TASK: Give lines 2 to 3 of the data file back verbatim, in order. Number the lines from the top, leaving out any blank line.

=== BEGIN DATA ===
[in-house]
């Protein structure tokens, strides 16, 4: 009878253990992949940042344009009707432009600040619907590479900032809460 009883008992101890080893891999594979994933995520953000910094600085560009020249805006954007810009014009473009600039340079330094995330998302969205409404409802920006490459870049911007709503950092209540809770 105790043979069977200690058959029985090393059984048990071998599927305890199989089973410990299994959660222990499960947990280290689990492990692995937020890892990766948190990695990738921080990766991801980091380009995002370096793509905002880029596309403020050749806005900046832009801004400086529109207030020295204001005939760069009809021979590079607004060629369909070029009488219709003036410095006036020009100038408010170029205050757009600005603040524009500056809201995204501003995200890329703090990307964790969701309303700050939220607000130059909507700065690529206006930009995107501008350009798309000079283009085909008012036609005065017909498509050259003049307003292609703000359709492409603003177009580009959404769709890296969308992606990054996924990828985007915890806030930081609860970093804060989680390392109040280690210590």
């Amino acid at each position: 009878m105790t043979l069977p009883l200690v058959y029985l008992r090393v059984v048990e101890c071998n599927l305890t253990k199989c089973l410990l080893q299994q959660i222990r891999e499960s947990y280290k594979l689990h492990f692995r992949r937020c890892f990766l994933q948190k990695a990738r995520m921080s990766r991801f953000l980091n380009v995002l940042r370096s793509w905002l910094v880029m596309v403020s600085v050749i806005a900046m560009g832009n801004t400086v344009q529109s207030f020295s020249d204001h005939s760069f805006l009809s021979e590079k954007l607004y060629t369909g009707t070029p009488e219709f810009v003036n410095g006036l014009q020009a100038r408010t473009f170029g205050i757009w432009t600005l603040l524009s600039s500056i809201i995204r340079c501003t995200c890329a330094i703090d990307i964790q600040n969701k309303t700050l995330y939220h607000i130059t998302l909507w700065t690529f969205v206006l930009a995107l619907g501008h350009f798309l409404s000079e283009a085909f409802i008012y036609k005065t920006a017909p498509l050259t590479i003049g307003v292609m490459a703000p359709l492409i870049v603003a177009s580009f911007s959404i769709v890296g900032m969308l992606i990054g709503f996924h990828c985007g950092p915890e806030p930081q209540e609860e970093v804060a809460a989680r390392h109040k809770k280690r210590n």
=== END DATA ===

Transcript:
């Protein structure tokens, strides 16, 4: 009878253990992949940042344009009707432009600040619907590479900032809460 009883008992101890080893891999594979994933995520953000910094600085560009020249805006954007810009014009473009600039340079330094995330998302969205409404409802920006490459870049911007709503950092209540809770 105790043979069977200690058959029985090393059984048990071998599927305890199989089973410990299994959660222990499960947990280290689990492990692995937020890892990766948190990695990738921080990766991801980091380009995002370096793509905002880029596309403020050749806005900046832009801004400086529109207030020295204001005939760069009809021979590079607004060629369909070029009488219709003036410095006036020009100038408010170029205050757009600005603040524009500056809201995204501003995200890329703090990307964790969701309303700050939220607000130059909507700065690529206006930009995107501008350009798309000079283009085909008012036609005065017909498509050259003049307003292609703000359709492409603003177009580009959404769709890296969308992606990054996924990828985007915890806030930081609860970093804060989680390392109040280690210590």
């Amino acid at each position: 009878m105790t043979l069977p009883l200690v058959y029985l008992r090393v059984v048990e101890c071998n599927l305890t253990k199989c089973l410990l080893q299994q959660i222990r891999e499960s947990y280290k594979l689990h492990f692995r992949r937020c890892f990766l994933q948190k990695a990738r995520m921080s990766r991801f953000l980091n380009v995002l940042r370096s793509w905002l910094v880029m596309v403020s600085v050749i806005a900046m560009g832009n801004t400086v344009q529109s207030f020295s020249d204001h005939s760069f805006l009809s021979e590079k954007l607004y060629t369909g009707t070029p009488e219709f810009v003036n410095g006036l014009q020009a100038r408010t473009f170029g205050i757009w432009t600005l603040l524009s600039s500056i809201i995204r340079c501003t995200c890329a330094i703090d990307i964790q600040n969701k309303t700050l995330y939220h607000i130059t998302l909507w700065t690529f969205v206006l930009a995107l619907g501008h350009f798309l409404s000079e283009a085909f409802i008012y036609k005065t920006a017909p498509l050259t590479i003049g307003v292609m490459a703000p359709l492409i870049v603003a177009s580009f911007s959404i769709v890296g900032m969308l992606i990054g709503f996924h990828c985007g950092p915890e806030p930081q209540e609860e970093v804060a809460a989680r390392h109040k809770k280690r210590n």